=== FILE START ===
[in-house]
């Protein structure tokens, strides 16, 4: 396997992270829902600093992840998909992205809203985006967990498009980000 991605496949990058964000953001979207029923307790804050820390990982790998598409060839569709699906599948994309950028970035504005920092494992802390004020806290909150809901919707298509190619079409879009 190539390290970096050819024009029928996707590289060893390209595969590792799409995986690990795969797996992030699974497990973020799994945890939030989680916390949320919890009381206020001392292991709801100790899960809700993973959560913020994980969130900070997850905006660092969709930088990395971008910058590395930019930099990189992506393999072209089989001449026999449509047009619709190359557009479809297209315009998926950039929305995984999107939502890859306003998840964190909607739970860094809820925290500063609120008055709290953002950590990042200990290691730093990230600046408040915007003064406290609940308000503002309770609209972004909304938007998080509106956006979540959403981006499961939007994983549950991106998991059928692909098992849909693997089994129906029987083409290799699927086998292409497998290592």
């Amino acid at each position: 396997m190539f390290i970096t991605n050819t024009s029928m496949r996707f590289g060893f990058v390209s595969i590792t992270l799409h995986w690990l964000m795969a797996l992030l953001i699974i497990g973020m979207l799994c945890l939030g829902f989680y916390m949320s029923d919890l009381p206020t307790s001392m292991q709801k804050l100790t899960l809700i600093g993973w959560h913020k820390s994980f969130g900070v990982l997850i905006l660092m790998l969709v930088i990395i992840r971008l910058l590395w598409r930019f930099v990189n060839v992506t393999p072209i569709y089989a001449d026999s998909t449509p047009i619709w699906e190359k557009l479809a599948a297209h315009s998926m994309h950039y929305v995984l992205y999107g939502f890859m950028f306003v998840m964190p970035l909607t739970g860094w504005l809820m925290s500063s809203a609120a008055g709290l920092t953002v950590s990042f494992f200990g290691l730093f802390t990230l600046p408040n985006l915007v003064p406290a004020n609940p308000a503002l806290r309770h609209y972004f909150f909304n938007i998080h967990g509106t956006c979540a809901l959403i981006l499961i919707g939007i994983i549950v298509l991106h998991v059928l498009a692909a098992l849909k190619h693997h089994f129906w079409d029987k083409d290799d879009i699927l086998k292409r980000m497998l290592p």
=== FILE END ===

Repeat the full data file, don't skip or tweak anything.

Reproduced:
[in-house]
């Protein structure tokens, strides 16, 4: 396997992270829902600093992840998909992205809203985006967990498009980000 991605496949990058964000953001979207029923307790804050820390990982790998598409060839569709699906599948994309950028970035504005920092494992802390004020806290909150809901919707298509190619079409879009 190539390290970096050819024009029928996707590289060893390209595969590792799409995986690990795969797996992030699974497990973020799994945890939030989680916390949320919890009381206020001392292991709801100790899960809700993973959560913020994980969130900070997850905006660092969709930088990395971008910058590395930019930099990189992506393999072209089989001449026999449509047009619709190359557009479809297209315009998926950039929305995984999107939502890859306003998840964190909607739970860094809820925290500063609120008055709290953002950590990042200990290691730093990230600046408040915007003064406290609940308000503002309770609209972004909304938007998080509106956006979540959403981006499961939007994983549950991106998991059928692909098992849909693997089994129906029987083409290799699927086998292409497998290592």
């Amino acid at each position: 396997m190539f390290i970096t991605n050819t024009s029928m496949r996707f590289g060893f990058v390209s595969i590792t992270l799409h995986w690990l964000m795969a797996l992030l953001i699974i497990g973020m979207l799994c945890l939030g829902f989680y916390m949320s029923d919890l009381p206020t307790s001392m292991q709801k804050l100790t899960l809700i600093g993973w959560h913020k820390s994980f969130g900070v990982l997850i905006l660092m790998l969709v930088i990395i992840r971008l910058l590395w598409r930019f930099v990189n060839v992506t393999p072209i569709y089989a001449d026999s998909t449509p047009i619709w699906e190359k557009l479809a599948a297209h315009s998926m994309h950039y929305v995984l992205y999107g939502f890859m950028f306003v998840m964190p970035l909607t739970g860094w504005l809820m925290s500063s809203a609120a008055g709290l920092t953002v950590s990042f494992f200990g290691l730093f802390t990230l600046p408040n985006l915007v003064p406290a004020n609940p308000a503002l806290r309770h609209y972004f909150f909304n938007i998080h967990g509106t956006c979540a809901l959403i981006l499961i919707g939007i994983i549950v298509l991106h998991v059928l498009a692909a098992l849909k190619h693997h089994f129906w079409d029987k083409d290799d879009i699927l086998k292409r980000m497998l290592p």